Fox and ABC say tougher FCC regulations of broadcasters regarding expletives and partial nudity are discriminatory in an age when cable and Internet programs are not similarly regulated.
The US Supreme Court is set to hear oral argument on Tuesday in a case that examines whether tougher indecency standards enforced against broadcast television companies in recent years violate free speech protections of the First Amendment.
The tougher regulations subjected broadcast companies to substantial fines for the use of an isolated expletive or partial nudity during prime time programming.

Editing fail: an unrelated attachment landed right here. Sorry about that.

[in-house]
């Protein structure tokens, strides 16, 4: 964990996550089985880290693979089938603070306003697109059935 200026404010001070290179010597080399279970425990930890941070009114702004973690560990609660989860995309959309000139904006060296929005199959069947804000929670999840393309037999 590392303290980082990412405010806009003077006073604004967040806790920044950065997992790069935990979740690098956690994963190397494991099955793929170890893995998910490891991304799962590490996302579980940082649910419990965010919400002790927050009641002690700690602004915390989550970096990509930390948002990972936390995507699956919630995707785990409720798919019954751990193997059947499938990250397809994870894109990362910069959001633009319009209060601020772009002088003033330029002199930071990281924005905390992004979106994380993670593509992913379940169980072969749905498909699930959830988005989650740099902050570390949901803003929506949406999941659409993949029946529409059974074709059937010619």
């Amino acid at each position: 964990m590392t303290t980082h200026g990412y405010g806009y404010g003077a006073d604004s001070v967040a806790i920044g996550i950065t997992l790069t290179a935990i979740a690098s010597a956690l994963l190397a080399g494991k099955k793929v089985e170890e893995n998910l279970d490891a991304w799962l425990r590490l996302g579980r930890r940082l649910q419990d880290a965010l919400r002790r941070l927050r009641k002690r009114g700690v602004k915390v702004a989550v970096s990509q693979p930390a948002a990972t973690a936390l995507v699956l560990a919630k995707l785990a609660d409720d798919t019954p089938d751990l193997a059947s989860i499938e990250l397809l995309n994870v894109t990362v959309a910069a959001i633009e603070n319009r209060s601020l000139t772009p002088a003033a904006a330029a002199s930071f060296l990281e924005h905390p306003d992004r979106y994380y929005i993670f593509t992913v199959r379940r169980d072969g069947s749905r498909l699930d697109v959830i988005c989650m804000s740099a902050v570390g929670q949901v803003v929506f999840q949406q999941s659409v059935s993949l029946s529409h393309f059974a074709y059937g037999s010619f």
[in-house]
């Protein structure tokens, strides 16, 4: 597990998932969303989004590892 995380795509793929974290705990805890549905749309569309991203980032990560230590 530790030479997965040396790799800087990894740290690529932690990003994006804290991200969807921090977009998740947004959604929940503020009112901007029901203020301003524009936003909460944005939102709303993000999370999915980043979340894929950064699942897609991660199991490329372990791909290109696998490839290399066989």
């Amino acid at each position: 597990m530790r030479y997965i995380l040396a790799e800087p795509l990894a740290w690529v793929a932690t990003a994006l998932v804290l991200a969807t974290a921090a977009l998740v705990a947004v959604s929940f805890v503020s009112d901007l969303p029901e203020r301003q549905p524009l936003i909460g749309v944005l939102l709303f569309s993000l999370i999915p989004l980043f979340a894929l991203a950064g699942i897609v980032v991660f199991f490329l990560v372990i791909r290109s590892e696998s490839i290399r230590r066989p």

For decades, the FCC had embraced a more lax enforcement posture, allowing the occasional four-letter “blooper” without subjecting broadcast companies to enforcement actions.
That changed in 2004, when the FCC shifted course and beefed up its policy on foul language and nudity on broadcast television.
Broadcasters are objecting to the policy change, claiming it is so ill-defined that it denies companies fair notice of what is banned. They also argue that such government censorship violates the free speech protections of the First Amendment.
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